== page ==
Friday, August 10, 2018

An Open Letter to John Tory, Mayor of Toronto #3

This is is the third in a series of open letters to Mayor John Tory regarding the serious issues facing the city of Toronto. until this fall's municipal election.  The election will be held on Monday, October 22, 2018.

Dear Mayor Tory,

There have been three major developments since I last wrote to you on May 18th.

1. On June 7, 2018, the Conservatives, led by Doug Ford, came to power in Ontario.  On June 29th, Mr. Ford was sworn in as premier of the province.  

2. On July 27th, Premier Ford confirmed his government's intention to cut Toronto City Council from 47 members to 25 for the October 22nd election.

3. That same day,,in response to Ford's announcement, Jennifer Keesmaat, City Planner of Toronto from 2012 to 2017, announced her candidacy for mayor.

Jennifer Keesmaat
Finally, we have a race!  At the 11th hour, you were challenged by a high profile candidate.  That's good for Toronto and it's good for you, Mr. Mayor.  Did you really want to sleepwalk your way to victory?  Any worthy leader should welcome such a challenge.  If you win, you will be benefit from it.  Your performance during your second term in office will be much better than if you had cakewalked to victory.

This is a win-win situation for everybody.  Toronto will have an engaging mayoralty race.  Voters will be much more involved and voter turnout will be higher.  More issues will be debated and brought to the forefront, especially since Toronto's future is at stake.  Furthermore, someone will have to stand up to Premier Ford.  You and Jennifer Keesmaat both oppose his ill-timed plan to reduce the size of Toronto City Council without public consultation and debate.

In a letter to Queen's Park, you urged Ford to reconsider his plan to have fewer Toronto councillors.  You wrote: Something as fundamentally important as an election - a primary mechanism of civic democracy - should not be changed without public impacts or costs.  You exhorted the premier to "put the process on hold to allow for a referendum so we can let the people speak."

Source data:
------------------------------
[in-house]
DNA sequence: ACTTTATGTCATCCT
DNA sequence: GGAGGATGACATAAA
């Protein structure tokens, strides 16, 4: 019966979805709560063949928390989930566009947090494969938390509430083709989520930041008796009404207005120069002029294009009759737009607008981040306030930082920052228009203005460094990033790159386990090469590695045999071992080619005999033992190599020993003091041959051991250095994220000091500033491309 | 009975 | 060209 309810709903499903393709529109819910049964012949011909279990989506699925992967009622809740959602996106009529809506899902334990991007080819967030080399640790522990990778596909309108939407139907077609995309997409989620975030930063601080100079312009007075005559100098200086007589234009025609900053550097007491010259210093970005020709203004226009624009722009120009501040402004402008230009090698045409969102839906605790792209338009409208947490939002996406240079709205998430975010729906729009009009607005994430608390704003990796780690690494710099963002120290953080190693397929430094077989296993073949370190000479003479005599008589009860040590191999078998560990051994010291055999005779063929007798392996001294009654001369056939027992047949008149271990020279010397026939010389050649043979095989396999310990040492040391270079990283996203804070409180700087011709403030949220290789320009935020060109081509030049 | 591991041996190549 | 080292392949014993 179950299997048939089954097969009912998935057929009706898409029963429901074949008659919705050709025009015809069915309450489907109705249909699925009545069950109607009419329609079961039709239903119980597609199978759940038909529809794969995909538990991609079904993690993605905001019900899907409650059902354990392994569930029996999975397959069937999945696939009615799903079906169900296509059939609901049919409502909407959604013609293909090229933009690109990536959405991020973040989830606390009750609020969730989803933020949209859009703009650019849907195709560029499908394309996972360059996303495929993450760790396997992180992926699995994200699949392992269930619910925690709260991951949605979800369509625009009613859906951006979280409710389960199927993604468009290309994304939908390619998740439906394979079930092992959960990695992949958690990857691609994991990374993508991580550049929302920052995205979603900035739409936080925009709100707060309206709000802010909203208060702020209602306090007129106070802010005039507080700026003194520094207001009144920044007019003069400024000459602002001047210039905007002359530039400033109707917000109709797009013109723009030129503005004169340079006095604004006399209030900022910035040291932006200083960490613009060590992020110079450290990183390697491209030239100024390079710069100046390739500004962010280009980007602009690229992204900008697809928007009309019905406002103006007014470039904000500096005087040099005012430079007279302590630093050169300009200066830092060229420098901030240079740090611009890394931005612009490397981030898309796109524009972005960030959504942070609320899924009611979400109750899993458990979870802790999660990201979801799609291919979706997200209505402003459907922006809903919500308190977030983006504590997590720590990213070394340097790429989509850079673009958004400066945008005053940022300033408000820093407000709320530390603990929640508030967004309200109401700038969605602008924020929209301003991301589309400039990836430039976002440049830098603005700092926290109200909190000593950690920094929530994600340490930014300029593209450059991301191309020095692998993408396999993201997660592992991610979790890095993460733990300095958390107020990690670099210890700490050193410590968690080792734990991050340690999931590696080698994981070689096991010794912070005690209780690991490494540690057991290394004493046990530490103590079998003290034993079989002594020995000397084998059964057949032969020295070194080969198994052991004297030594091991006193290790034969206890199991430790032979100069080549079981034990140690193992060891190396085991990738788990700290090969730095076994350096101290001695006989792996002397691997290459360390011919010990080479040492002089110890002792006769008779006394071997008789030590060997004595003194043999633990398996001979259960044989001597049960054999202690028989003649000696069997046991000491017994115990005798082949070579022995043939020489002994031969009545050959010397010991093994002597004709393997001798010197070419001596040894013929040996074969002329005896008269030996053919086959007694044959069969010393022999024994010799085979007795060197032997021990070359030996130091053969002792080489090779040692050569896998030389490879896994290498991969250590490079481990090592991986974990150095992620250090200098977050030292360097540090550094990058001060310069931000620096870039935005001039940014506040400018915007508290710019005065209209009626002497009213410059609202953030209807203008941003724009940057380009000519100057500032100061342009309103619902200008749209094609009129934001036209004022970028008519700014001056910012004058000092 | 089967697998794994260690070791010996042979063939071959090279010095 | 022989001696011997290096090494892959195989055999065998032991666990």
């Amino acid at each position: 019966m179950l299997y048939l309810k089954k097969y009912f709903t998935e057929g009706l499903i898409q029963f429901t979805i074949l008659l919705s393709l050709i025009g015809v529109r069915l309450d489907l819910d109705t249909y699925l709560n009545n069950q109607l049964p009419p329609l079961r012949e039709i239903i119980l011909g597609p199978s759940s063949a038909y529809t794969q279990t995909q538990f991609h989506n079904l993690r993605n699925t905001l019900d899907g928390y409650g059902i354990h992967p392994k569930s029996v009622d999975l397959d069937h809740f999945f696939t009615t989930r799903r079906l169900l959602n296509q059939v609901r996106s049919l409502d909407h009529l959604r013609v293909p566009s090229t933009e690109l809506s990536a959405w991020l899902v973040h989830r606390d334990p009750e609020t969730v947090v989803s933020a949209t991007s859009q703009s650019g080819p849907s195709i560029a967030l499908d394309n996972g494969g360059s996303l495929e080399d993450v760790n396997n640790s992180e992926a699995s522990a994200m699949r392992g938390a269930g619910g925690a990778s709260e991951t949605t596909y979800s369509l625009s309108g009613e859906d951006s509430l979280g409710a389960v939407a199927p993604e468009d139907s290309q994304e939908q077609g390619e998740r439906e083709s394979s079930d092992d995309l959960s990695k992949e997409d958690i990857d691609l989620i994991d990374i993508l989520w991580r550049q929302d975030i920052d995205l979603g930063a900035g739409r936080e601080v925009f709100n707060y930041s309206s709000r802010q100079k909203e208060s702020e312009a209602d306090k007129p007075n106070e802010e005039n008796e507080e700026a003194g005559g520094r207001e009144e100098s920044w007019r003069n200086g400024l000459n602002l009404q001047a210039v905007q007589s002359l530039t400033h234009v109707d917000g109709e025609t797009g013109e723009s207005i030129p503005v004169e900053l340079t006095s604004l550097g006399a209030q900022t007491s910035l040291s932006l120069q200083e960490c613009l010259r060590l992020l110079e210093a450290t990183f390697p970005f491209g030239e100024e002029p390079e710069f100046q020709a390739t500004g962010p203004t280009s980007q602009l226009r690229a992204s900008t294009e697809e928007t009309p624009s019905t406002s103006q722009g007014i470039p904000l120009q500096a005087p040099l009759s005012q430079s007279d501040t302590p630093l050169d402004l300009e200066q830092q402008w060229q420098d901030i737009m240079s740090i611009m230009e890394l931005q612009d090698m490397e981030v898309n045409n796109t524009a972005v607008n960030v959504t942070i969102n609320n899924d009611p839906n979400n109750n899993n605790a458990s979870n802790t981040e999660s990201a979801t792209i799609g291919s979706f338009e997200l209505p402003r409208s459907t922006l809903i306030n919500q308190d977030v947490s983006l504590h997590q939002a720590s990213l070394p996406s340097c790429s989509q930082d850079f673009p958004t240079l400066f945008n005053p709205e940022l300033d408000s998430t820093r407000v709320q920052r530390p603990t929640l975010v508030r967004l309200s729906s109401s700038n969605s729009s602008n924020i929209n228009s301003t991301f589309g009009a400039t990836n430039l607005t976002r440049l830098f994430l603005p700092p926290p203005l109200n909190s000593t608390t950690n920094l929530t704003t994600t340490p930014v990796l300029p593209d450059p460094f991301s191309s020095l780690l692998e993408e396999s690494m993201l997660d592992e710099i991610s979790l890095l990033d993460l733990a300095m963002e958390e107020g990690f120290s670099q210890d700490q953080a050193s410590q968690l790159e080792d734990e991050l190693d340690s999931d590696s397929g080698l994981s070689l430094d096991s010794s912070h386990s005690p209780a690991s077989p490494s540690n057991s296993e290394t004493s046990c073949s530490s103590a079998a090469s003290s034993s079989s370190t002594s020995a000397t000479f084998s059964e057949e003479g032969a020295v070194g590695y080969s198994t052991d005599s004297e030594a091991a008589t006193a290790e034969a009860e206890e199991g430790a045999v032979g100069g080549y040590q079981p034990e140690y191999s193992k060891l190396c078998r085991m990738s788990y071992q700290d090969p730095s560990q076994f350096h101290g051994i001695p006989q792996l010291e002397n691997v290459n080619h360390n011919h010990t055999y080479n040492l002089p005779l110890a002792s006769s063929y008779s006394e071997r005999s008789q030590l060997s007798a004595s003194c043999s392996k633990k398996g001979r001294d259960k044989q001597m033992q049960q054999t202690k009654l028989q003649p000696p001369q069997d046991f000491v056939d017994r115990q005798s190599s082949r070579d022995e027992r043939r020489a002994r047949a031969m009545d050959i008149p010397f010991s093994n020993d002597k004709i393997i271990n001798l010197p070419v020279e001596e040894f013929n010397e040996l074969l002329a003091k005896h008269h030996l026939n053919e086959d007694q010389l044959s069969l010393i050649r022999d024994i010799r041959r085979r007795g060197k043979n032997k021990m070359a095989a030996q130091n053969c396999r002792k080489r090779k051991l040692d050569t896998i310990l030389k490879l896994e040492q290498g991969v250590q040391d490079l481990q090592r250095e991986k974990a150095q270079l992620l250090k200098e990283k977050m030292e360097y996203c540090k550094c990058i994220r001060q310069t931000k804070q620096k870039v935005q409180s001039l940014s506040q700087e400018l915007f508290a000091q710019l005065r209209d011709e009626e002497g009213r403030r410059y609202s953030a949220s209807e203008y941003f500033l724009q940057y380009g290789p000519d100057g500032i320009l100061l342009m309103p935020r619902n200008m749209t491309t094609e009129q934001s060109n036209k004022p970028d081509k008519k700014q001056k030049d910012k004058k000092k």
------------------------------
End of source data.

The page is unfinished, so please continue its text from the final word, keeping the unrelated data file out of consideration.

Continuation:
Toronto is facing many issues that must be discussed during this campaign.  This summer, there has been a tragic spate of gun violence in our city.  I hope it was an aberration.  Unfortunately, it has harmed Toronto's reputation as a safe city.  Spending more money on policing is not enough.  More preventive action must be taken.  Stronger gun control is needed as well as more programs for youths.

Unfortunately, the gun violence has diverted attention from some other serious issues, such as poverty, affordable housing and the environment.  Those three topics should be major issues in the coming election.  There are too many people living in poverty in this city.  There is also a lack of affordable housing.  It is too expensive for many people to live in Toronto.  Renting or owning a home is beyond thair reach.

Furthermore, Doug Ford's government is environmentally unfriendly.  The premier has vowed to scrap Ontario's cap-and-trade program, a program that serves this province well.  His party has budgeted $30 million over four years for a legal challenge against the federal government's ability to impose a carbon price upon the provinces.  What a waste of taxpayer's money!

Ford's government has claimed that removing cap and trade would save each Onario household an average of $260 in 2019.  However, it acknowledged that the saving would largely be cancelled out by the federal carbon tax, which will increase over time.  Moreover, on July 25th,Ontario's fiscal watchdog, Financial Accountability Officer Peter Wellman said he will review the cancellation of the cap-and-trade to determine how that decision will end up costing the province.

Ford's decision has already led to the cancellation of a number of green initiatives that were funded through cap-and-trade initiatives.  For example, the GreenOn program that provided rebates for energy-conscious homeowners has been axed, as well as a fund for school repairs.  The mayor or Toronto must speak up and protect the environment of the province's most populous city.

So, let the race for mayor begin in earnest.  It should be fascinating.  May the best man or woman win!